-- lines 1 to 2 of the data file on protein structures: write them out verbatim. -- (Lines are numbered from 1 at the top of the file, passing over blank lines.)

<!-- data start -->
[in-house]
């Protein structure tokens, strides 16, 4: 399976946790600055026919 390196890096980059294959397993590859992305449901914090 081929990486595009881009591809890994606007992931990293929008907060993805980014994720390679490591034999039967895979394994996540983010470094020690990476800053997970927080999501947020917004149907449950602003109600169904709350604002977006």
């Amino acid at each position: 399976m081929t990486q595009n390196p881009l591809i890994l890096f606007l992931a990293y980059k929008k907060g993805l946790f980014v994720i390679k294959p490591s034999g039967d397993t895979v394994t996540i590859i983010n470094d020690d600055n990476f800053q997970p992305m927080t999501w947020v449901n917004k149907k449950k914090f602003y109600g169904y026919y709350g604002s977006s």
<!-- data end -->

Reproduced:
[in-house]
């Protein structure tokens, strides 16, 4: 399976946790600055026919 390196890096980059294959397993590859992305449901914090 081929990486595009881009591809890994606007992931990293929008907060993805980014994720390679490591034999039967895979394994996540983010470094020690990476800053997970927080999501947020917004149907449950602003109600169904709350604002977006």